Interpretation of biochemical tests for iron deficiency: diagnostic difficulties related to limitations of individual tests
- Frank Firkin, Bryan Rush
- Aust Prescr 1997;20:74-6
- 1 July 1997
- DOI: 10.18773/austprescr.1997.063
Most cases of iron deficiency can be diagnosed with simple tests. The concentration of serum iron does not fall until the body's iron stores are exhausted. As the stores are depleted, the concentration of transferrin rises while the concentration of ferritin falls. Caution is required when assessing patients with inflammatory disease as a low serum iron may not represent iron deficiency. These patients often have reduced concentrations of transferrin.
Biochemical tests for iron deficiency help to evaluate the cause of microcytic anaemia (a mean red cell corpuscular volume
Microcytic anaemia is most commonly due to iron deficiency, but is also caused by thalassaemia. It can also occur in some patients with anaemia secondary to chronic infection, inflammation, or malignancy (anaemia of chronic disease), even though the majority of these patients have a normal mean corpuscular volume (MCV).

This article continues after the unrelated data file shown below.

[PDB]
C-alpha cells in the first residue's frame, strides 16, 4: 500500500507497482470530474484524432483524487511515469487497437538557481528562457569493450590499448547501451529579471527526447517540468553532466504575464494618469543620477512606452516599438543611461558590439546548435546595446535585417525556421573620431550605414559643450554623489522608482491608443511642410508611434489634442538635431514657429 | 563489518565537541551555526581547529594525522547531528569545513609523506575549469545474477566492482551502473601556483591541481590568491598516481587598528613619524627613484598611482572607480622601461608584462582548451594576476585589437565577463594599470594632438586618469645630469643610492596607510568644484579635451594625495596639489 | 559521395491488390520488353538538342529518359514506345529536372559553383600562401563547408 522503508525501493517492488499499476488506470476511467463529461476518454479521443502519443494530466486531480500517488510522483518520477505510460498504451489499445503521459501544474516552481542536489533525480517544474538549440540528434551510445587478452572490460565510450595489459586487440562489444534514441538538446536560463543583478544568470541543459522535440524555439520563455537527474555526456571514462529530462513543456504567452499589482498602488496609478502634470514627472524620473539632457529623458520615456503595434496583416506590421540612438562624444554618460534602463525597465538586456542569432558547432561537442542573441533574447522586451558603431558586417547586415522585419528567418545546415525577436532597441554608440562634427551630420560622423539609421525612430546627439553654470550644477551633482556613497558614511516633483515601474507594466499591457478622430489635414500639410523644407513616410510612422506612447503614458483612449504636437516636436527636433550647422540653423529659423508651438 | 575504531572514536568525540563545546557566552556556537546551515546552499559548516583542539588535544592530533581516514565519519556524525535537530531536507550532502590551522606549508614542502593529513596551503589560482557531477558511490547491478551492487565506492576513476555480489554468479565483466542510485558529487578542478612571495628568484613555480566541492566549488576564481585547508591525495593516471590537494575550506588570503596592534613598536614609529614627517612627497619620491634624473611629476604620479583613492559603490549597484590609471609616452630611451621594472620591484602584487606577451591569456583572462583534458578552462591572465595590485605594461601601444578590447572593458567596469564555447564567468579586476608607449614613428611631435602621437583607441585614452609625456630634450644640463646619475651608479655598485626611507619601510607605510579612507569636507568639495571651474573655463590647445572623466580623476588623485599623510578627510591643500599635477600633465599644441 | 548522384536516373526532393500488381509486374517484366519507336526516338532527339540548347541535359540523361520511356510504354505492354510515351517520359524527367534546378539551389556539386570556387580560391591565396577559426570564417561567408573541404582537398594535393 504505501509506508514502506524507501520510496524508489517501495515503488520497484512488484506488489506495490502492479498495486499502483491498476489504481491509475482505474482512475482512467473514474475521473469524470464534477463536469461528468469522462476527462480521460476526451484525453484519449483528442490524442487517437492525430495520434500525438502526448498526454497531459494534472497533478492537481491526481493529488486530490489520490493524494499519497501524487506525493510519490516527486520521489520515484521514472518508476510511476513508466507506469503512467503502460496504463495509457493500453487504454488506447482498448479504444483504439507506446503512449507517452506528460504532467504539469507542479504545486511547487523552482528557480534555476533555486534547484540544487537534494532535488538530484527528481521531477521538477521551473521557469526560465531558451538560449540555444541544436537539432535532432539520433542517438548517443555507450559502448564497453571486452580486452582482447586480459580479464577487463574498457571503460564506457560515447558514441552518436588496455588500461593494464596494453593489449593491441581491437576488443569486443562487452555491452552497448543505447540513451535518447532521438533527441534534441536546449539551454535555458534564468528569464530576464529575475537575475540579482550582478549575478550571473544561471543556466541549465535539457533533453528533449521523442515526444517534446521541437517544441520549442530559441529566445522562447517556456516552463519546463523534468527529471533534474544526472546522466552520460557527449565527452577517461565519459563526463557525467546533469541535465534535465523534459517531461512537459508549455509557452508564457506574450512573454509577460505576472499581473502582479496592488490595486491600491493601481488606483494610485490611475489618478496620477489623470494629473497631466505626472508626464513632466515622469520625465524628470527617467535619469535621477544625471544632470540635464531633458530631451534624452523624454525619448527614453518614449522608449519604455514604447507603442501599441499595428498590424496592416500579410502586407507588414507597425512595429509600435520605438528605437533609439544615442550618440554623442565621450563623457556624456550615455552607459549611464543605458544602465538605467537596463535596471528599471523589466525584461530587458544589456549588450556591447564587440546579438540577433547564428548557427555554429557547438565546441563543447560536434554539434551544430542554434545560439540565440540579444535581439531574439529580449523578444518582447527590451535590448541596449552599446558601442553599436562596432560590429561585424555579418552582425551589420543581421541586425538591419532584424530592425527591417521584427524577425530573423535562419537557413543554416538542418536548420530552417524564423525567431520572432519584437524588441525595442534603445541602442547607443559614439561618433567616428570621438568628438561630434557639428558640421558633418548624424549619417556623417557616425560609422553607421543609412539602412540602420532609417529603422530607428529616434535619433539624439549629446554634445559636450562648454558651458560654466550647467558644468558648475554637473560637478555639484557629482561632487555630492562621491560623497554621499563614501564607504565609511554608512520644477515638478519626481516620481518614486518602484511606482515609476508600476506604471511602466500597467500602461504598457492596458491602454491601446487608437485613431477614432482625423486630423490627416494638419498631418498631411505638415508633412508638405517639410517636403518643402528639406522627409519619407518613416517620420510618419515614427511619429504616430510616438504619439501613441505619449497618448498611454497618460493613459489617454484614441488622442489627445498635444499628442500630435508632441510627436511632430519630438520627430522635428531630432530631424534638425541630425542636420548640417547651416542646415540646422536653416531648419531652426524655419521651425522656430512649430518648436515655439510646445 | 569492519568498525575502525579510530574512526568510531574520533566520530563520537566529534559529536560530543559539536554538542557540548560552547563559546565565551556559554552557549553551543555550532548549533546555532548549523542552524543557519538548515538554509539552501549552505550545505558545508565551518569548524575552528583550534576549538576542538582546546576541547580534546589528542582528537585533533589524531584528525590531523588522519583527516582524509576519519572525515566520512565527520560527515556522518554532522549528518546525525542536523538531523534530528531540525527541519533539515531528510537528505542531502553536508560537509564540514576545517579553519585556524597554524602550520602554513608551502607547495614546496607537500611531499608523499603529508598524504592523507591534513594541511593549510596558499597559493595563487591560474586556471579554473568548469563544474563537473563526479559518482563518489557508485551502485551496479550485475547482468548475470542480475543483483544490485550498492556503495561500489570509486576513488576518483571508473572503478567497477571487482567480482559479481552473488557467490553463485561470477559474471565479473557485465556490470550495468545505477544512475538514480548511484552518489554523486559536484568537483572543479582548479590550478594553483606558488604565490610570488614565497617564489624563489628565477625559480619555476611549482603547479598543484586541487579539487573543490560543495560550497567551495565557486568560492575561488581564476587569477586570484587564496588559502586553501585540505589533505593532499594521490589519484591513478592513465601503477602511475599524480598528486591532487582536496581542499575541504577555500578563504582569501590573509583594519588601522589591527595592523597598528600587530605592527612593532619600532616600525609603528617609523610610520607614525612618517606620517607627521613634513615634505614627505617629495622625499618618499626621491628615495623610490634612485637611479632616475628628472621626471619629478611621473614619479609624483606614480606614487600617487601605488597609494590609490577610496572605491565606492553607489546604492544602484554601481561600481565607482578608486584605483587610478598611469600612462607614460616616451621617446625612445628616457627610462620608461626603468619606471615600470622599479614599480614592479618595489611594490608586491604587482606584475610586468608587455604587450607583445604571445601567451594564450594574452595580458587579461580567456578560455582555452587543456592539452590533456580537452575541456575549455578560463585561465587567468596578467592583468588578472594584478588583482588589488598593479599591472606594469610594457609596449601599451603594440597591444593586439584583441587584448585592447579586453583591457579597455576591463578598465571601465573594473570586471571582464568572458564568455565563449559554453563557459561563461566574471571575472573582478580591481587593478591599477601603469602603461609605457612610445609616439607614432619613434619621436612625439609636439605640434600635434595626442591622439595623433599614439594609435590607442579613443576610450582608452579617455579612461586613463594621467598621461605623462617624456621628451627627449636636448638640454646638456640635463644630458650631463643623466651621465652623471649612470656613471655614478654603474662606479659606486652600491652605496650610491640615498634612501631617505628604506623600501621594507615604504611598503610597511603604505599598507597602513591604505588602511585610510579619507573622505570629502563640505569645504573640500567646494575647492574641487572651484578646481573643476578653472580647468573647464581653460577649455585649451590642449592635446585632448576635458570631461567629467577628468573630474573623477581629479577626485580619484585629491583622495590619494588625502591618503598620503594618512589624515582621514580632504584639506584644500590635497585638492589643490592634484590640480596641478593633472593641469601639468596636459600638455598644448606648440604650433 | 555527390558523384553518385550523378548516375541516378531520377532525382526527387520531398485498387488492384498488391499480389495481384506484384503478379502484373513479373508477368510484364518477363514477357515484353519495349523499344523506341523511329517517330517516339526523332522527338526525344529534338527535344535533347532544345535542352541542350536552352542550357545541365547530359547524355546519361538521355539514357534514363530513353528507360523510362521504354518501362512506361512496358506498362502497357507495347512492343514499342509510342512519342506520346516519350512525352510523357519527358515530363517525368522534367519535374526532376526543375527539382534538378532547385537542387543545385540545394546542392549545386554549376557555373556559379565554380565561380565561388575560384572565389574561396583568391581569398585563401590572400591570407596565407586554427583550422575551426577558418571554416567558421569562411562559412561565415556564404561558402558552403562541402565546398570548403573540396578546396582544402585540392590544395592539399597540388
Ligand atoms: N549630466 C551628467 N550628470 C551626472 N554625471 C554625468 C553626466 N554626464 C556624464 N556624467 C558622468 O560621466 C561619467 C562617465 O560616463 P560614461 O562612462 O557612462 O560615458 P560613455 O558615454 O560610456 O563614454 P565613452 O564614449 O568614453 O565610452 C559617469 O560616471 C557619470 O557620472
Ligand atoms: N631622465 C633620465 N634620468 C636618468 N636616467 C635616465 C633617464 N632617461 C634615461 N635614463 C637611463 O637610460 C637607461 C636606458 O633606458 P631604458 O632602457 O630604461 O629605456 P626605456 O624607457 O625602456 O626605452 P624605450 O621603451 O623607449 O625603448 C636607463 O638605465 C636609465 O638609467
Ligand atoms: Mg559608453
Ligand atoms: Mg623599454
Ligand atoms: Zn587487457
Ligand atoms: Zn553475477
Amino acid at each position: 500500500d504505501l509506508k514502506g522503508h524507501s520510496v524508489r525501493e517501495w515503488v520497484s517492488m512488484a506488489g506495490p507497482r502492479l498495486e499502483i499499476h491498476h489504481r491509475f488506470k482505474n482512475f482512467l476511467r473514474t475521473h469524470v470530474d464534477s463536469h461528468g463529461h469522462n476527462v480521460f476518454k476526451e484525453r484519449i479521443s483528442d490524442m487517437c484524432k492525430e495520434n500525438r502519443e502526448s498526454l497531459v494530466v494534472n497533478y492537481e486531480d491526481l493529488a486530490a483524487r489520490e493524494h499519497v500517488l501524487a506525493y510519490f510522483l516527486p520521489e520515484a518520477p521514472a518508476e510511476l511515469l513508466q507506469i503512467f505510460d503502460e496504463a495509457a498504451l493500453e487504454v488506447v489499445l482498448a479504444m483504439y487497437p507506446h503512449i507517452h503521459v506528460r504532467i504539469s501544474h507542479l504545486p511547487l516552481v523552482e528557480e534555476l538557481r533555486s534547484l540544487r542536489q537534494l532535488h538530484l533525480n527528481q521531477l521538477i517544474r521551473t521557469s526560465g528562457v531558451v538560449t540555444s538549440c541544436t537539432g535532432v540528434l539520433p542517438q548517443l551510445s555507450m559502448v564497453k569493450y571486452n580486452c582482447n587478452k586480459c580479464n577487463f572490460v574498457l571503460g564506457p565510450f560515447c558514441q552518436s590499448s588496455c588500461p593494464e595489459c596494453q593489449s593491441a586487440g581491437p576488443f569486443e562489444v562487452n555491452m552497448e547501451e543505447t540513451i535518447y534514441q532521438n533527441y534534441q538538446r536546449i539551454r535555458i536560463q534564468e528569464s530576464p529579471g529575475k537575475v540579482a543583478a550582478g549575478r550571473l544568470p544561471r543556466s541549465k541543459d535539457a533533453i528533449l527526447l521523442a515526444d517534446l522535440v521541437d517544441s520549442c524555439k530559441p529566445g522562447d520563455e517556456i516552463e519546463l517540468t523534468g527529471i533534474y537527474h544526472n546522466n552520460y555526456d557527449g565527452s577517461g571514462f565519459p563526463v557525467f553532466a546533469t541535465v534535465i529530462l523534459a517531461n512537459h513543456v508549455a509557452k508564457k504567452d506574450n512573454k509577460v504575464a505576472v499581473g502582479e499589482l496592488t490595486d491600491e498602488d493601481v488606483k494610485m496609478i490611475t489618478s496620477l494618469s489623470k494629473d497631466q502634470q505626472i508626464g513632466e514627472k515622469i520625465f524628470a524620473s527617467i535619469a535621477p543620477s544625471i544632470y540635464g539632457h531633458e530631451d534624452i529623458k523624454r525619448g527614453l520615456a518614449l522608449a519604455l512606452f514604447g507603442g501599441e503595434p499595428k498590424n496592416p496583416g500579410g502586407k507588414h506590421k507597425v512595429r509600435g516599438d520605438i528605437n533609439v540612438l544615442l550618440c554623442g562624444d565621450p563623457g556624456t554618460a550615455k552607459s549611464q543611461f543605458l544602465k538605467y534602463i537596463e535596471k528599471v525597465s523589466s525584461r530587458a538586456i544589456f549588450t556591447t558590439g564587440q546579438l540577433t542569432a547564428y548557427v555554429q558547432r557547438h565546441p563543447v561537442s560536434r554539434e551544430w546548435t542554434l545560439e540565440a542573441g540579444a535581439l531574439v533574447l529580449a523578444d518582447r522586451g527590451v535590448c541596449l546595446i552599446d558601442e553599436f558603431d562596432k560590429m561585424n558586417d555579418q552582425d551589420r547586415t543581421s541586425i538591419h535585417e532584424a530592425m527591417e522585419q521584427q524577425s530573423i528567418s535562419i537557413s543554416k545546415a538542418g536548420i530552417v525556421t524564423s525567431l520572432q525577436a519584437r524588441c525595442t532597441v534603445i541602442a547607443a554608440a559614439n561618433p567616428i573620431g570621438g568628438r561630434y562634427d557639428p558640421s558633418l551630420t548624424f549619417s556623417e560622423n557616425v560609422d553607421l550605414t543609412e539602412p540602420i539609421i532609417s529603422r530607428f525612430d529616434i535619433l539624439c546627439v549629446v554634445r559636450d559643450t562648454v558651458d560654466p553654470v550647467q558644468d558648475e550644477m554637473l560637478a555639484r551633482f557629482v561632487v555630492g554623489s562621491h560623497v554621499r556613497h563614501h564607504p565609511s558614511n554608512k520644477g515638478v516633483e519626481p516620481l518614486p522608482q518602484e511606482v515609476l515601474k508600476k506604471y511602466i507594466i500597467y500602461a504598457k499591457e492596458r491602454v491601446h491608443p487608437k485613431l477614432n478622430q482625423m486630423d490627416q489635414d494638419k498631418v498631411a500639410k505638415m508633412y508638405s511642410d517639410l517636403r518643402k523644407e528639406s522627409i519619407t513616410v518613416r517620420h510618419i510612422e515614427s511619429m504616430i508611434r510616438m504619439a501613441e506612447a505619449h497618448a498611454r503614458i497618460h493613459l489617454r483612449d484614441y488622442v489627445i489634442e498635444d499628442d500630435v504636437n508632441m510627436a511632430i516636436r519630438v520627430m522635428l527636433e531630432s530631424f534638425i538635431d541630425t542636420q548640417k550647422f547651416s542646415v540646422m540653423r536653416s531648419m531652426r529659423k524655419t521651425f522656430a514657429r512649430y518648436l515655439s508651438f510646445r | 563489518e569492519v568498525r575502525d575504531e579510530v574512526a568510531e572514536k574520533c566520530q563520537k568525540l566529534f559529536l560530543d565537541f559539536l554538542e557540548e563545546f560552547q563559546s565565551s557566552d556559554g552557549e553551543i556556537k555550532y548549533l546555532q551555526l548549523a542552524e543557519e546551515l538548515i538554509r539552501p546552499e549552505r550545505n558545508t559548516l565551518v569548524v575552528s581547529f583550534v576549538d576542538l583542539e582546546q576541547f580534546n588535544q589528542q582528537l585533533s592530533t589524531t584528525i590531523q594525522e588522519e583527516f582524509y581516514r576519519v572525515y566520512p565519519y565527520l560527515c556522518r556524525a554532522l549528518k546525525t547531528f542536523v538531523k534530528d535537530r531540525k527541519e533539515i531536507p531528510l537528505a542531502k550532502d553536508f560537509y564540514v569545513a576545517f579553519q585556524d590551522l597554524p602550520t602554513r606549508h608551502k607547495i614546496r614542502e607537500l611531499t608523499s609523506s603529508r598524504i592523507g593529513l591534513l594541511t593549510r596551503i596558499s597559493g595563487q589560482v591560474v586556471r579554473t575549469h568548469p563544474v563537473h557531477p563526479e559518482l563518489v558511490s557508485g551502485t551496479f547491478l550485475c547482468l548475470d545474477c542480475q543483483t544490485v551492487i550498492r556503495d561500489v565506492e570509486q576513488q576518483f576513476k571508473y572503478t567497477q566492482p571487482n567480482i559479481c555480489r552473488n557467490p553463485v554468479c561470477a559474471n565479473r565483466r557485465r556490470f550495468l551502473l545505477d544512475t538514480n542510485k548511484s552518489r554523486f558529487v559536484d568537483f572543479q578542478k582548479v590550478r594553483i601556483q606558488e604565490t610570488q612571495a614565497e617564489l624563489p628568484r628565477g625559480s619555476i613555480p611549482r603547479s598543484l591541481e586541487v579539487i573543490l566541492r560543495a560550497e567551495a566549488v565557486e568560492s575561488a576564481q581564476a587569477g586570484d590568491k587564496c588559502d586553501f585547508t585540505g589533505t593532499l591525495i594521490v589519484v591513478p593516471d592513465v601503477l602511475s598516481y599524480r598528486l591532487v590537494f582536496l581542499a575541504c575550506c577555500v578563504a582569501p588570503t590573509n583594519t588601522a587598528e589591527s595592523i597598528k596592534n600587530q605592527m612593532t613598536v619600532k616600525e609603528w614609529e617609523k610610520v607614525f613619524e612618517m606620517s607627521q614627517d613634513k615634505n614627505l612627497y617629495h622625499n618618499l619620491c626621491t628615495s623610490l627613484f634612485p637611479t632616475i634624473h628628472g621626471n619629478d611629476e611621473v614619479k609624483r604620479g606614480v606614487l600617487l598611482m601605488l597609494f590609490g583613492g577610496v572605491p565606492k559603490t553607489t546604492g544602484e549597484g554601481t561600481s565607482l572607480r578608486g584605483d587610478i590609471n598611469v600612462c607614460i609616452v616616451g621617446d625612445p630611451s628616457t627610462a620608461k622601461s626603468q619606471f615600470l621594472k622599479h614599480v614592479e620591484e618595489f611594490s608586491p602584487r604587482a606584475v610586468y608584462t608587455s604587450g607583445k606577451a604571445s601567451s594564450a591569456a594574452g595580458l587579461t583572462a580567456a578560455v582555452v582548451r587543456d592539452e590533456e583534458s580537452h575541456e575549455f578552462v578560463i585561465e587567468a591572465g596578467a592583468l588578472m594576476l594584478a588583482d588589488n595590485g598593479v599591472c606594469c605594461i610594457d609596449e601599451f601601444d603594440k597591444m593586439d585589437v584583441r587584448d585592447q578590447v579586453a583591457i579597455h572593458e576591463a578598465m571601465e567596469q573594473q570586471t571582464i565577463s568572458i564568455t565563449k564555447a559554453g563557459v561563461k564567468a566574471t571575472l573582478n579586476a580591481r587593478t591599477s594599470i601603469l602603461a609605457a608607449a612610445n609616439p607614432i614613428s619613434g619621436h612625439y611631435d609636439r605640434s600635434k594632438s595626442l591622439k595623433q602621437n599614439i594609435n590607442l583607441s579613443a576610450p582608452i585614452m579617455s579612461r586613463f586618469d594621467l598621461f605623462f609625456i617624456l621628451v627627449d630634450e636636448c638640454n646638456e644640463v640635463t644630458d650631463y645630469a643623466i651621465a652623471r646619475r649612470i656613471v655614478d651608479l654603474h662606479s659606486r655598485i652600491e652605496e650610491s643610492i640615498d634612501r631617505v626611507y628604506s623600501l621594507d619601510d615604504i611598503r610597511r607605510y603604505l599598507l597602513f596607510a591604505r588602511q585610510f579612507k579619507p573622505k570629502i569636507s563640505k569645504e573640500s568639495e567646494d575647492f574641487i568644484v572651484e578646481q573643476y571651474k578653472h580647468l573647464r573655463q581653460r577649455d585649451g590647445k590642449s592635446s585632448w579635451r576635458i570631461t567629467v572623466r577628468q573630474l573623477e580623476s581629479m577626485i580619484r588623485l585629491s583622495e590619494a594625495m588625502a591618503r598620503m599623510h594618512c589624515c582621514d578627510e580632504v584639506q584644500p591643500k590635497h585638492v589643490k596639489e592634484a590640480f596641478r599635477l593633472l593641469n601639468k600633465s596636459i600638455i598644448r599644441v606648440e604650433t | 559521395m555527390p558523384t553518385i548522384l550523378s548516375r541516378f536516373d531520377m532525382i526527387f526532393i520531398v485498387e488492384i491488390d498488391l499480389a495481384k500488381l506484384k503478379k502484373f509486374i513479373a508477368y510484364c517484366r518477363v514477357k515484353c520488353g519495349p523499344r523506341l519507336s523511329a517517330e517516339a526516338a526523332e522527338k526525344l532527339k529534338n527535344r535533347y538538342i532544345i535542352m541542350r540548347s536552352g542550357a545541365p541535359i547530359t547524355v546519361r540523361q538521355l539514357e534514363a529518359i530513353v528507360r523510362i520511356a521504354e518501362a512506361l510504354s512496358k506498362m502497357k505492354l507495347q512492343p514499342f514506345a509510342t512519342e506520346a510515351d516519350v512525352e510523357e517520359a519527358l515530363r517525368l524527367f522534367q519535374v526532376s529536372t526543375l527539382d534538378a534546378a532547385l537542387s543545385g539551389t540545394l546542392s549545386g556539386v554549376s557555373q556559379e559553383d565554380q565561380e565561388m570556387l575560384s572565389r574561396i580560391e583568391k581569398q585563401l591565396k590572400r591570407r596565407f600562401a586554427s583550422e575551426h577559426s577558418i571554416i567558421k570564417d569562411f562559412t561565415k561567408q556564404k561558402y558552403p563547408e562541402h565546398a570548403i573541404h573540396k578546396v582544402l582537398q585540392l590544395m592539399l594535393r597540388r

The results of tests of iron status are relatively frequently distorted by other clinical factors. This is important to recognise as such distorted results may give a misleading view of the patient's iron stores. The impact of these factors can be recognised by combining the results of currently available tests. This gives a more reliable overview of the situation than is provided by any individual test. However, currently available tests provide a reliable index of iron status sufficiently frequently that it is not appropriate to perform endoscopic examinations merely because a patient has anaemia, especially normocytic anaemia. Endoscopy is appropriate only if there is evidence of iron deficiency not explained by other causes, or highly suggestive clinical indications of gastrointestinal disease.
Three tests provide most of the information the clinician needs:
– serum iron
– serum transferrin or iron binding capacity
– serum ferritin
Transferrin is the main iron transporting protein in the circulation. Ferritin concentrations reflect the body's iron stores.
The serum (or plasma) iron concentration falls progressively below the normal range (14-32 micromol/L) when the amount of iron in the body decreases after the reserves of iron have become exhausted. The concentration of transferrin rises under these circumstances towards, or above, the upper limit of the normal range. A subnormal level of iron in association with a supranormal level of transferrin is very strong evidence of iron deficiency (Table 1).
Interpretation of iron studies
|Iron deficiency anaemia||Anaemia of chronic disease|
Serum total iron
|^ or high normal||v or low normal|
|Serum ferritin||v||^ or normal|
|^ = up and v = down|